Thursday, June 2, 2011

Slip and Fall Verdict Gives Insight on What It Takes to Win

I just read over the following slip and fall case that resulted in a plaintiff verdict and, combined with my own recent trial of a slip and fall lawsuit, it got me thinking about important factors needed for injured persons to succeed in these cases.

Before I get to that, the case that got me thinking was Danenas v. Giant Eagle that tried in Allegheny County back in 1999.

Danenas, the plaintiff, claimed that Giant Eagle, the defendant, allowed a dangerous condition to exist in its supermarket in the form of wet tile glue on the floor. Danenas, a 39-year-old female, claimed that she slipped and fell in the tile glue and that Giant Eagle failed to warn of the dangerous condition. The defendant argued that the glued area was blocked with barricades which the plaintiff climbed through.

The plaintiff testified that she was walking in the defendant's supermarket when she slipped on an area of wet tile glue which was not marked with cones nor warning signs. Evidence showed that the defendant was moving shelving which required sections of the floor to be re-tiled. A non-party contractor had put down the glue in preparation of laying new tile. The plaintiff's orthopedic surgeon testified that the plaintiff suffered an ulnar nerve injury from the fall which required performance of an ulnar nerve transposition.

Two of the defendant's employees and the contractor who was laying tile testified that the area where the plaintiff fell was barricaded by shopping carts and milk crates. The defendant alleged that the plaintiff had climbed through the barricades.

The jury found the defendant 100% negligent and awarded the plaintiff $ 52,329.

The plaintiff in this case had the odds against her as there were multiple witnesses testifying that she broke through a barricade to come into contact with the glue on the floor. It also does not appear that the plaintiff had any sort of liability expert on her side to corroborate the danger of the condition.

What I think this plaintiff had going in her favor, and what makes or breaks a fall down case, is as follows:

1. Plaintiff was credible and sympathetic. The article does not go into detail on how the plaintiff presented but I would guess she came off very well ie credible and likeable. Fall down cases are all about credibility, who does the jury believe and like. In my opinion, the plaintiff, in these cases, needs to present perfectly.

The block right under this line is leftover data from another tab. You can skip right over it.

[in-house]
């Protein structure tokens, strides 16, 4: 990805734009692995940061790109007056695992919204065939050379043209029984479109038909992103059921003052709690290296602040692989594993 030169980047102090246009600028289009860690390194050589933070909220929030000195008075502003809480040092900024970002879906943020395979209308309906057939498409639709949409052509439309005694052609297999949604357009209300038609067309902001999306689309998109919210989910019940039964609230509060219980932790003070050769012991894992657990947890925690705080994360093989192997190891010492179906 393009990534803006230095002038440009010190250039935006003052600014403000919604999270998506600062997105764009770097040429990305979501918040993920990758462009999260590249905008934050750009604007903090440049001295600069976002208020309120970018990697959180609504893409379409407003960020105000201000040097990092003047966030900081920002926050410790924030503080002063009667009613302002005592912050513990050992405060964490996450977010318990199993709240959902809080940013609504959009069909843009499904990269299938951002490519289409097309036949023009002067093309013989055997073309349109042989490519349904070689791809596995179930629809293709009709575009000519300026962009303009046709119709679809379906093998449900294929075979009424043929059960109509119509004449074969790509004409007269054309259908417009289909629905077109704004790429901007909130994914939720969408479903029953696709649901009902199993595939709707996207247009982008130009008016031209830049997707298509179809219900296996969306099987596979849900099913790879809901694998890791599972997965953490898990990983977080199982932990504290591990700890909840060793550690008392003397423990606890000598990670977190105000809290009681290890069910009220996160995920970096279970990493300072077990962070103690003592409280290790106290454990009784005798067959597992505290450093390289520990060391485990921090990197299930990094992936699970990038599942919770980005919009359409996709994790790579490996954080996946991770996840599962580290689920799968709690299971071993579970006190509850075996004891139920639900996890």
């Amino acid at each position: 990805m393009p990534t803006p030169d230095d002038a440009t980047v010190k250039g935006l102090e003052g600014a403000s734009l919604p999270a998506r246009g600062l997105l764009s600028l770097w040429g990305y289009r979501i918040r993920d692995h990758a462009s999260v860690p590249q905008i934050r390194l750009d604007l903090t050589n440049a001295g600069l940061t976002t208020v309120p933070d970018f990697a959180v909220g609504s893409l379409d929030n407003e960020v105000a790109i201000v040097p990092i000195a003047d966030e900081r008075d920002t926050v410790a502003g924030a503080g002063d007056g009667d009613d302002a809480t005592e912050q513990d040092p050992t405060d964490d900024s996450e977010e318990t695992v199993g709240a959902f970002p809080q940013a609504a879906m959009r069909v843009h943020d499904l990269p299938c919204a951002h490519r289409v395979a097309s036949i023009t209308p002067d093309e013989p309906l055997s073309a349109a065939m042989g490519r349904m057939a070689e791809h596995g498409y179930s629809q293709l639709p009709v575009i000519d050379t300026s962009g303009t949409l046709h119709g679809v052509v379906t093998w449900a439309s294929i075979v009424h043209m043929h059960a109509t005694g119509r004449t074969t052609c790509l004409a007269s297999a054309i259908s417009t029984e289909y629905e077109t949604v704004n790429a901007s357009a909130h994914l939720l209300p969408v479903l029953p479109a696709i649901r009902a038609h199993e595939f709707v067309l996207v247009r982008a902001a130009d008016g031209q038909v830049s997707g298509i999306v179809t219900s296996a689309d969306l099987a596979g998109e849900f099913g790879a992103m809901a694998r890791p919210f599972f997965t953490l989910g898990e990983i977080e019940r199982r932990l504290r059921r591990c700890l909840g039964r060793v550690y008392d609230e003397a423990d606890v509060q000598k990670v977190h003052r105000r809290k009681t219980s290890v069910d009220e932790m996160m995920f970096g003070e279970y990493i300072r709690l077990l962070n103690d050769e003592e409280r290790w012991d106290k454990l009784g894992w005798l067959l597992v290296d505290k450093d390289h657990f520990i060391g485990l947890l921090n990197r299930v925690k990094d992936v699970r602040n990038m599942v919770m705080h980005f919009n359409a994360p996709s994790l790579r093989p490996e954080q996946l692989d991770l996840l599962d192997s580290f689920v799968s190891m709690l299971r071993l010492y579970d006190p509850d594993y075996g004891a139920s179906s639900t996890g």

2. No evidentiary consistencies- The plaintiffs position has to be flawless or darn near close. In the case I just tried one of the downfalls was the myriad inconsistencies in my client's story. She was very believable and credible and was the definition of a good Samaritan. But she had an ER report in which it was noted that she said she fell as a result of missing a step (not slipping on a wet mat as was our contention) and she also a modified incident report. That is, the incident report initially stated "slipped on floor" and then later, my client asked to clarify the report and it was added in "slipped on mat." The defense wisely jumped all over this to portray my client as a conniver. My client was the furthest thing from a conniver but the inconsistencies proved too great a hurdle.

3. Breaking of a rule- Slip and falls often hinge on whether the defendant arguably broke a public safety rule. In this case, Giant Eagle admitted to not putting up warning signs. Yes, they may have barricaded with carts and boxes, but they didn't put up warning signs. OSHA requires stores to put up warning signs to protect the public from potential hazards. Breaking that rule helps the jury find liability.

4. Admissions- in this case, Giant Eagle admitted that the glue was on the floor due to remodeling. So teh jury knew there existed a danger...the question then was whether they too the proper steps to protect the public from it. See point "3" and you know they did not. The plaintiff has the burden to prove their case. Many times, the plaintiffs testimony, without additional support of admissions or other witnesses, is just not enough to establish that there even was a dangerous condition.

Certainly, there were many other factors that went into the plaintiff prevailing in this case. But if you have been injured due to a fall on someone else's property these are important things to consider was you decide whether you want to pursue legal action. Share this post :
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